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Hapag-Lloyd has always invested in modern technology – to protect the environment and provide good quality. Our fleet management introduces innovative solutions. Thus, our seafarers actively
protect the environment in their daily operations.
Protecting people and the environment is important to us – even beyond the end of a ship’s service life.
At Hapag-Lloyd, we continuously analyse the efficiency of our vessels. Our largest ships in the Hapag-Lloyd fleet received new bulbous bows, and optimised propellers .
Together, these changes make the ship’s propulsion more efficient and hence resulting in fewer emissions.
The bulbous bow – the nose of the ship – displaces water in a manner that minimizes or even completely eliminates a bow wave. The lower the water resistance on the hull, the less fuel a ship needs in order to travel at the same speed.
Further optimisation potential was identified for Hapag-Lloyd’s most modern vessels. The propellers at the stern are replaced in order to adapt the individual performance profile of a vessel.
A connection to onshore power means that auxiliary diesel engines used to generate electricity can remain switched off while the vessels are in port. The result is significantly improved air quality near the harbour. Emissions and noise pollution are reduced.
So far multiple Hapag-Lloyd vessels of have been fitted with the necessary equipment for connecting to onshore power while in port (also known as “Onshore Power Supply” (OPS), “Alternative Maritime Power” (AMP) or “Cold Ironing”).
Coastal waters are home to some of the most fragile ecosystems in the world. We treat them with an appropriate level of care and, for this reason, participate in voluntary conservation programmes in ports around the world:
All Hapag-Lloyd newbuilds are equipped with highly efficient, chemical-free ballast water treatment facilities in which ballast water is filtered and subjected to UV treatment. Ballast water is needed for the vessel to maintain a stable condition. A vessel’s hull thus contains several ballast water tanks. Ballast water can be pumped back and forth between the tanks as required in order to stabilize the vessel. However, ballast water taken from the sea can transport organisms to foreign waters.
In order to prevent any ecologically undesirable effects, Hapag-Lloyd has adopted a policy of strict ballast water management for all ships without a ballast water treatment facility. On these ships ballast water is only exchanged on the open sea as most organisms are unable to survive there and thus cannot migrate to foreign ecosystems.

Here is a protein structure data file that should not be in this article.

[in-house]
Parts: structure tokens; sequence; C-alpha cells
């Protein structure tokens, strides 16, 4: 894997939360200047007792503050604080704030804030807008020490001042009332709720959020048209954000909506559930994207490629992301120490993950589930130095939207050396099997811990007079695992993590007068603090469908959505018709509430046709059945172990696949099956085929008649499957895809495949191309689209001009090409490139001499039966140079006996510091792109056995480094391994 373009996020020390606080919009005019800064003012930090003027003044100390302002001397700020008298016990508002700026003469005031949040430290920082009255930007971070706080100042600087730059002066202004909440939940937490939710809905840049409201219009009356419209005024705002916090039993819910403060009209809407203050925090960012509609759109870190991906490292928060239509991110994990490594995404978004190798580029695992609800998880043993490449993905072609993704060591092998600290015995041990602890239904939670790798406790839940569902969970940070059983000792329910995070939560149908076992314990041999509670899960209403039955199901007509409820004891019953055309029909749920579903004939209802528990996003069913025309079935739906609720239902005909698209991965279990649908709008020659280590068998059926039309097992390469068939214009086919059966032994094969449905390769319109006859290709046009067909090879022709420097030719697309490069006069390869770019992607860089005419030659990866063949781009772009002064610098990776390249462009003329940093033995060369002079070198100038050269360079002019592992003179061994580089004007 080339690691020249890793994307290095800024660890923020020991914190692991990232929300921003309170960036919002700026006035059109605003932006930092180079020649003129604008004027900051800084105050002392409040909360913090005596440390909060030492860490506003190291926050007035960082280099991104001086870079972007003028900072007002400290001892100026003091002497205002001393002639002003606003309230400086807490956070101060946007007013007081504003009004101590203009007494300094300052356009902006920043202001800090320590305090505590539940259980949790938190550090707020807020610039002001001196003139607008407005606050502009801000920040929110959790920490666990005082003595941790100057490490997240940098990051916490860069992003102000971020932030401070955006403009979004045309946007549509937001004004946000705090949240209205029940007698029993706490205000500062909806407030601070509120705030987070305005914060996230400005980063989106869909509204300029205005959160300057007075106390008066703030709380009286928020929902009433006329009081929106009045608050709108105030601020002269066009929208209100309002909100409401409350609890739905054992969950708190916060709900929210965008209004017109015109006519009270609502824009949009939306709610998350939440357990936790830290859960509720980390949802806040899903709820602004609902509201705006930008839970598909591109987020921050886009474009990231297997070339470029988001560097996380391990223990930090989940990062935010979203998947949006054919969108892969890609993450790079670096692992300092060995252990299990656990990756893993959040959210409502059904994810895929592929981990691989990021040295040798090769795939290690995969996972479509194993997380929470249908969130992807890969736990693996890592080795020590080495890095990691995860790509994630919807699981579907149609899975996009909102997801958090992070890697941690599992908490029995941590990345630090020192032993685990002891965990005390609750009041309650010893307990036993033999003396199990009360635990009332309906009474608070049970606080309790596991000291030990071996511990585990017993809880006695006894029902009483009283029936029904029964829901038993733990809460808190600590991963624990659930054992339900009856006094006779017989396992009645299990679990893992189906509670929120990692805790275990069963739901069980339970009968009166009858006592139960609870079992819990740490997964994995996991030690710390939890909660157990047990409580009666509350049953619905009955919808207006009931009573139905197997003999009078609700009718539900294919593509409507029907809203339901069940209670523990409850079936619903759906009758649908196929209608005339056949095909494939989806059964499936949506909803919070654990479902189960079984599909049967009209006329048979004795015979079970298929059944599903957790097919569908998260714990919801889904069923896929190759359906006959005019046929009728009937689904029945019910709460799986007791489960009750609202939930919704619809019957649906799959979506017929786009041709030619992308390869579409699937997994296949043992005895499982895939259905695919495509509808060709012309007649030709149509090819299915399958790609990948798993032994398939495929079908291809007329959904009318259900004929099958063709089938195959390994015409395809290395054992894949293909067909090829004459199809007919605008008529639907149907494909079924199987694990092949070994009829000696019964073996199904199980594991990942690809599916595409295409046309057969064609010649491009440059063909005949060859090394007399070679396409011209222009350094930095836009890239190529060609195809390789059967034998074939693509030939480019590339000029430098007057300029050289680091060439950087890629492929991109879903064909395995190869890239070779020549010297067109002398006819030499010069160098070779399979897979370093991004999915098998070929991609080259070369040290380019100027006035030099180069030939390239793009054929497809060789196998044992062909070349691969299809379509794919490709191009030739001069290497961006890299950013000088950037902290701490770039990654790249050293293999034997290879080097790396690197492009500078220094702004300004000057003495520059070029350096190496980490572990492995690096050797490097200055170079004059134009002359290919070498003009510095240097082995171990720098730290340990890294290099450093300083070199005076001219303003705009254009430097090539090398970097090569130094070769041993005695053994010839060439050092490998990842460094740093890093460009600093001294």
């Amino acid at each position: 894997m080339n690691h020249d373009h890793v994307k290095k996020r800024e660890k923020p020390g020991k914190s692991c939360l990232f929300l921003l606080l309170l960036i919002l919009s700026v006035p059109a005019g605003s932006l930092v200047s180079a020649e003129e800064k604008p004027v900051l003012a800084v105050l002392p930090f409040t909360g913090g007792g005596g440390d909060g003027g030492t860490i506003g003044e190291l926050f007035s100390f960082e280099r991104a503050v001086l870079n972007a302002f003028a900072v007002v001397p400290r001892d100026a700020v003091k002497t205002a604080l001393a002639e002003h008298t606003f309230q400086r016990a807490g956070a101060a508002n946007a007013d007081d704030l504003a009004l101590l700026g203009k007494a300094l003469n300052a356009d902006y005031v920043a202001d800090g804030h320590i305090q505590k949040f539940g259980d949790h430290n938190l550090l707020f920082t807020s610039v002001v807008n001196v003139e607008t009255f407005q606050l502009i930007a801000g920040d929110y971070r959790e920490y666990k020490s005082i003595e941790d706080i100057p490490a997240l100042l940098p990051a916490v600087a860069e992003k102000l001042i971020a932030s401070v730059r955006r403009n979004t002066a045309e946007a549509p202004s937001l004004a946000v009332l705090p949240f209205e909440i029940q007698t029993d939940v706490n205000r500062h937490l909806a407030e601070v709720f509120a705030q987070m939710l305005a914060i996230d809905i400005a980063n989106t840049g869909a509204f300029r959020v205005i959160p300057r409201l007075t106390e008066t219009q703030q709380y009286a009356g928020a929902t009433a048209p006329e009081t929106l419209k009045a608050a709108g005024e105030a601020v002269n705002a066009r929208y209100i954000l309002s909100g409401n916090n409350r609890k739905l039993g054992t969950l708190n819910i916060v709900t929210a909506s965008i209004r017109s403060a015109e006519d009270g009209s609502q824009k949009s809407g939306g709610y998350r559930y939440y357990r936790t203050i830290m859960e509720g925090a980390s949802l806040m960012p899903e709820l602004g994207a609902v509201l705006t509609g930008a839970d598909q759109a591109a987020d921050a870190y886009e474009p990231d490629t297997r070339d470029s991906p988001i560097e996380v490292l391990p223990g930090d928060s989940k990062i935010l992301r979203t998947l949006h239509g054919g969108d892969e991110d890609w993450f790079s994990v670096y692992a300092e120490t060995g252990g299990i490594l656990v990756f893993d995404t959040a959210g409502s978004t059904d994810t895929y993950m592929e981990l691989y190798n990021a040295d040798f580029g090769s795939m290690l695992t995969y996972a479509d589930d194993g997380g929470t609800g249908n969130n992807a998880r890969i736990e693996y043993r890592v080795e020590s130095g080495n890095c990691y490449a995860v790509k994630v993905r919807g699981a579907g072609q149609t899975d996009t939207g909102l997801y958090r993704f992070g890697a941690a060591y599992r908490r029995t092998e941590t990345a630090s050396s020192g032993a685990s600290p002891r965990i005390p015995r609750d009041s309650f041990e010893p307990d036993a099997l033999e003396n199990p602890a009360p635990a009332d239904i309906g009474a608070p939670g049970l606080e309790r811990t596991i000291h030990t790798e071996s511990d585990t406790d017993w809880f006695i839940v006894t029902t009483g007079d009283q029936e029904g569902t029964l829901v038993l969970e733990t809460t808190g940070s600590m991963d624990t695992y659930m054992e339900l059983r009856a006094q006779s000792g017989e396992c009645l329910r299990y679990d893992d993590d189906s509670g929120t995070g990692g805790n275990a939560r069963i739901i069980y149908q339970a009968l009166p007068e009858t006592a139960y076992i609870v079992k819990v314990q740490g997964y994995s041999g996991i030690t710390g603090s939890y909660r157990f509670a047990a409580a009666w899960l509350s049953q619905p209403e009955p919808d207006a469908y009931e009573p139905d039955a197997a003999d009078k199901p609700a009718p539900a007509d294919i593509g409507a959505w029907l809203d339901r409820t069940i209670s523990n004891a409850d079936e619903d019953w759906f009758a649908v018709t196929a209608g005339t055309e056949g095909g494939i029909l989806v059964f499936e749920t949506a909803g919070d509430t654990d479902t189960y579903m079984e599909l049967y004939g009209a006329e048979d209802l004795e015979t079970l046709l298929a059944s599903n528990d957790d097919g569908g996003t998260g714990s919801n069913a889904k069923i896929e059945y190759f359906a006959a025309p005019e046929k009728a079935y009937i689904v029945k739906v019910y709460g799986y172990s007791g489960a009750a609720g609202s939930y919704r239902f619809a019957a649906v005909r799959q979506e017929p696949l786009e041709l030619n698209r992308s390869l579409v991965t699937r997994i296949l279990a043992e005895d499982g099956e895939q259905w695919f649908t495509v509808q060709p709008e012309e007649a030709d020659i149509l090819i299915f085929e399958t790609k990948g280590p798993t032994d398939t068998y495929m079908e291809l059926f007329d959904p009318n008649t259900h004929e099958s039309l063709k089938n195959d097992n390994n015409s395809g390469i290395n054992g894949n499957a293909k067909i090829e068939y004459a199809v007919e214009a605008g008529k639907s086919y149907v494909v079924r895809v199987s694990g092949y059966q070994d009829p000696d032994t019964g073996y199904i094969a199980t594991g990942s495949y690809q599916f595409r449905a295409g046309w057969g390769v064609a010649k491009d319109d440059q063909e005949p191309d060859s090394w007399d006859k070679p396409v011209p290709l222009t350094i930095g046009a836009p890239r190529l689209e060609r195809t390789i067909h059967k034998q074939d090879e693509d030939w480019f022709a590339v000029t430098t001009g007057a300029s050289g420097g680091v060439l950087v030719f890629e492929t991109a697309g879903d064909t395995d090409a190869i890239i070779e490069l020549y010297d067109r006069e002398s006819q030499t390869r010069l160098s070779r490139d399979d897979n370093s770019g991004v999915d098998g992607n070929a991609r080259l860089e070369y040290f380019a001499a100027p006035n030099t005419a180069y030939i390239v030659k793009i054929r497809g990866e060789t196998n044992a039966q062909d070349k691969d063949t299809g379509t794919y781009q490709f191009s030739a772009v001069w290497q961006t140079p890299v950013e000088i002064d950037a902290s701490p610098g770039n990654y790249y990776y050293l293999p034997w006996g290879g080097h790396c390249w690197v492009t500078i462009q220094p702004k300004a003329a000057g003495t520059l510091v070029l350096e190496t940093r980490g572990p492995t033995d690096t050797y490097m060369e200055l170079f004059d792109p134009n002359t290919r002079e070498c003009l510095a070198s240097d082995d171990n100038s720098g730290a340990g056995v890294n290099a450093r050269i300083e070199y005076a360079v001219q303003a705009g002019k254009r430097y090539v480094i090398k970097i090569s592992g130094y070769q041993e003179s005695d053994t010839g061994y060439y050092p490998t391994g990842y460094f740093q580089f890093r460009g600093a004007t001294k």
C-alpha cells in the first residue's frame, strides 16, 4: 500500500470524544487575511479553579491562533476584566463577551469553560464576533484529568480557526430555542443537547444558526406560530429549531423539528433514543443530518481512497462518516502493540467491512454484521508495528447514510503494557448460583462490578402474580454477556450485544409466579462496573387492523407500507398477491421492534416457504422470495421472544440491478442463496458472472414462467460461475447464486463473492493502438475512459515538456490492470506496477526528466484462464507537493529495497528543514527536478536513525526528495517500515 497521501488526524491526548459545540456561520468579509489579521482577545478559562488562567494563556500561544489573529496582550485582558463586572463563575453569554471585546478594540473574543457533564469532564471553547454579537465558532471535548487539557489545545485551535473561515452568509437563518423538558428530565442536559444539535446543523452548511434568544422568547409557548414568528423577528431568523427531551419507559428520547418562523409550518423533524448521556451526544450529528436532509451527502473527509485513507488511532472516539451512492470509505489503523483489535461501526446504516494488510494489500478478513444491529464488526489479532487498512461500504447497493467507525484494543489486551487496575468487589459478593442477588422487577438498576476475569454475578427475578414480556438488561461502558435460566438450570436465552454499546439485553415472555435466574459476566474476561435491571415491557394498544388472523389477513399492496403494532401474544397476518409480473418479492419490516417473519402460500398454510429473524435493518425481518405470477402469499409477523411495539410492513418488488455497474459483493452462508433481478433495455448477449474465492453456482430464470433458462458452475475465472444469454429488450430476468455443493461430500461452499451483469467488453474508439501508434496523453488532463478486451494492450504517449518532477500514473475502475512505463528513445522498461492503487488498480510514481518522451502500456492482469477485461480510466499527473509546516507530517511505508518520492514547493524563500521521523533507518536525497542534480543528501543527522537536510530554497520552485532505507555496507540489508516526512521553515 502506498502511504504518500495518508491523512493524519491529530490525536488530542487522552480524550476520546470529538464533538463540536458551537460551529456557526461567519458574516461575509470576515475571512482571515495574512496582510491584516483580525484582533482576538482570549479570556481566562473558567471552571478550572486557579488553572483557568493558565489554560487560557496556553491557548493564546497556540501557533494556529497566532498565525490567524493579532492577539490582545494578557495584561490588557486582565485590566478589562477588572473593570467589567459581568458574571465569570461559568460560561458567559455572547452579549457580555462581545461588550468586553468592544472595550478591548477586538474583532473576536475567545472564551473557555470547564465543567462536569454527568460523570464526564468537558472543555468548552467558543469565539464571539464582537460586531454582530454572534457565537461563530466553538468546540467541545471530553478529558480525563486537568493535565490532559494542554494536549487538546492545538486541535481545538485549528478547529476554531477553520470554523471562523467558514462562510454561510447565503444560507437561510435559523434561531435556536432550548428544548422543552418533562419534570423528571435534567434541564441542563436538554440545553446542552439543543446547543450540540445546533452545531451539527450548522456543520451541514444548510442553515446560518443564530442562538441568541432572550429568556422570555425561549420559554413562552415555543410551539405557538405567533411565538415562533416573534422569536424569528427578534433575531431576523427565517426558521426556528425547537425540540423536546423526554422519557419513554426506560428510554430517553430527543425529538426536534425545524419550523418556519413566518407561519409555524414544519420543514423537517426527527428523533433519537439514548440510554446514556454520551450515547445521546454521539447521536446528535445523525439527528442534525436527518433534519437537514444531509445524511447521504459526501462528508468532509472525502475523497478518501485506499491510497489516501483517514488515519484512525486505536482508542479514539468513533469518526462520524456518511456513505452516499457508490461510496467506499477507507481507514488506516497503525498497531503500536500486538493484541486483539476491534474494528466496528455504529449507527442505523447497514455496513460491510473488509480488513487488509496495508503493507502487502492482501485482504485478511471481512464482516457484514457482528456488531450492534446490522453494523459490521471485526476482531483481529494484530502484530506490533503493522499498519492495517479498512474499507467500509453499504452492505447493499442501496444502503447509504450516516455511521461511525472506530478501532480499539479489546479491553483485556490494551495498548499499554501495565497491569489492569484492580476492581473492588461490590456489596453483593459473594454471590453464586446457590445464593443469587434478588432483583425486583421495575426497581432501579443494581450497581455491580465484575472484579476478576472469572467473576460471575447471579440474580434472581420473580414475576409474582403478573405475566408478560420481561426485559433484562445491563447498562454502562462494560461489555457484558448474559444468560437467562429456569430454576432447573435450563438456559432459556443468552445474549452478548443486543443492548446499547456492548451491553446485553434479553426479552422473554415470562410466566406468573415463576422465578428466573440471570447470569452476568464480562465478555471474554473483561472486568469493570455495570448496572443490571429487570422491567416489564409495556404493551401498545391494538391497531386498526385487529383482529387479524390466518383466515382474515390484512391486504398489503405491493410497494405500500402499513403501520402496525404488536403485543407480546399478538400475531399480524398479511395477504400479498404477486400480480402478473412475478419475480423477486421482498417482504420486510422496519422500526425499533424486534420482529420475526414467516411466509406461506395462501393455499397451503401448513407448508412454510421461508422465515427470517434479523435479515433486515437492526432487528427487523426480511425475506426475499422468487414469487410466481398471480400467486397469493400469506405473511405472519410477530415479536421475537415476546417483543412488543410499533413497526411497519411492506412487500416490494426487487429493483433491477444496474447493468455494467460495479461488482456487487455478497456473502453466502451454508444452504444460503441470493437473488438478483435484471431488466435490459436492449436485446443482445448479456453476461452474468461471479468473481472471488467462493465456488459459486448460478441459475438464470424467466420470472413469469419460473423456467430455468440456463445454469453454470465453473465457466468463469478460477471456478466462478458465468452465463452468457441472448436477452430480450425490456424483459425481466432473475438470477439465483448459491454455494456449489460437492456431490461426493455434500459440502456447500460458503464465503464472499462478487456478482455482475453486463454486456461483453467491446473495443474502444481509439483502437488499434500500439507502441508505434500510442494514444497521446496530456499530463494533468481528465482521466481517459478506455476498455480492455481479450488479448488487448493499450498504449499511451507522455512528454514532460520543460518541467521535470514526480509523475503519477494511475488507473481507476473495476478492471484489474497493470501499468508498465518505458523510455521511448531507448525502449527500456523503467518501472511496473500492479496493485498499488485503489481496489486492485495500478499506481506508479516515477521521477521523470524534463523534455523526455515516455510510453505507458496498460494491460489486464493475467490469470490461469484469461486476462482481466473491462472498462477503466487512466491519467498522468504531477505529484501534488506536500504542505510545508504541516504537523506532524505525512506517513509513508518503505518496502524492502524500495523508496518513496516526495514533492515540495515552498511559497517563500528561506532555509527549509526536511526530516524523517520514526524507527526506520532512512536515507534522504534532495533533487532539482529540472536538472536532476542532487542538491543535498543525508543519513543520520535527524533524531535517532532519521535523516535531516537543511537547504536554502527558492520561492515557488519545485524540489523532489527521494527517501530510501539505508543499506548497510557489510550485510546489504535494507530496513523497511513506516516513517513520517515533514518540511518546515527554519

Strict standardised regulations regarding the treatment of waste are in force on board all our vessels. These include: sorting waste on board, carefully handling hazardous materials and strict instructions that nothing may be thrown into the sea – a “no garbage over board” policy.
Waste (except for chopped up food leftovers) is thoroughly sorted, separated and properly disposed ashore by authorised recycling service providers.
Hapag-Lloyd’s vessels have highly efficient sewage treatment plants for the treatment of waste water on board. The disposal of sludge (used oil) is fully documented and only takes place at registered, authorised specialist facilities on land.
Hapag-Lloyd possesses one of the largest and most modern reefer container fleets in the world. We were one of the first shipping lines to introduce highly energy-efficient reefers, which currently constitute the bulk of our reefer fleet. To keep the inner temperature at an optimal range from minus 35 to plus 30 degrees centigrade, the refrigerating machine in the reefer container only consume the power that is needed to maintain the temperature as requested without compromising the accuracy. This intelligent performance control supports the environment by saving large quantities of energy.
In addition to high-performance wall insulation, we are increasingly improving our containers by relying on
lightweight materials like aluminum for the reefers’ interior cladding. This reduces reefer weight, a vessel’s fuel consumption and, consequently, our CO2 footprint.
Carrier Transicold developed the refrigerator unit, which operates with CO2 instead of conventional
coolant. The CO2 used is a natural gas from the atmosphere. If it escapes during improper handling of the refrigerator unit, it causes no substantial climate damage. Conventional coolant, on the contrary, can harm the environment if it leaks from the cooling circuit. While using CO2 is the most difficult solution, it is also the most sustainable one. Hapag-Lloyd has been the chosen company to be involved in the testing of the unit.
Our state of the art Network Operations allows us to monitor all of our vessels. From there we optimize workflows at sea and on land to help reduce our emissions.
The Network Operations team also helps our vessels identify severe weather pockets at an early stage allowing us to navigate around bad weather. Careful routing can then save fuel, as well as keeping our crew and our customer’s cargo safe.
We closely cooperate with our industrial partners such as engine manufacturers and shipyards to develop environmentally friendlier technologies. Prototypes are tested on our ships on a parallel basis. Hapag-Lloyd has always aimed at being the first shipping line to deploy these technologies in our daily operations.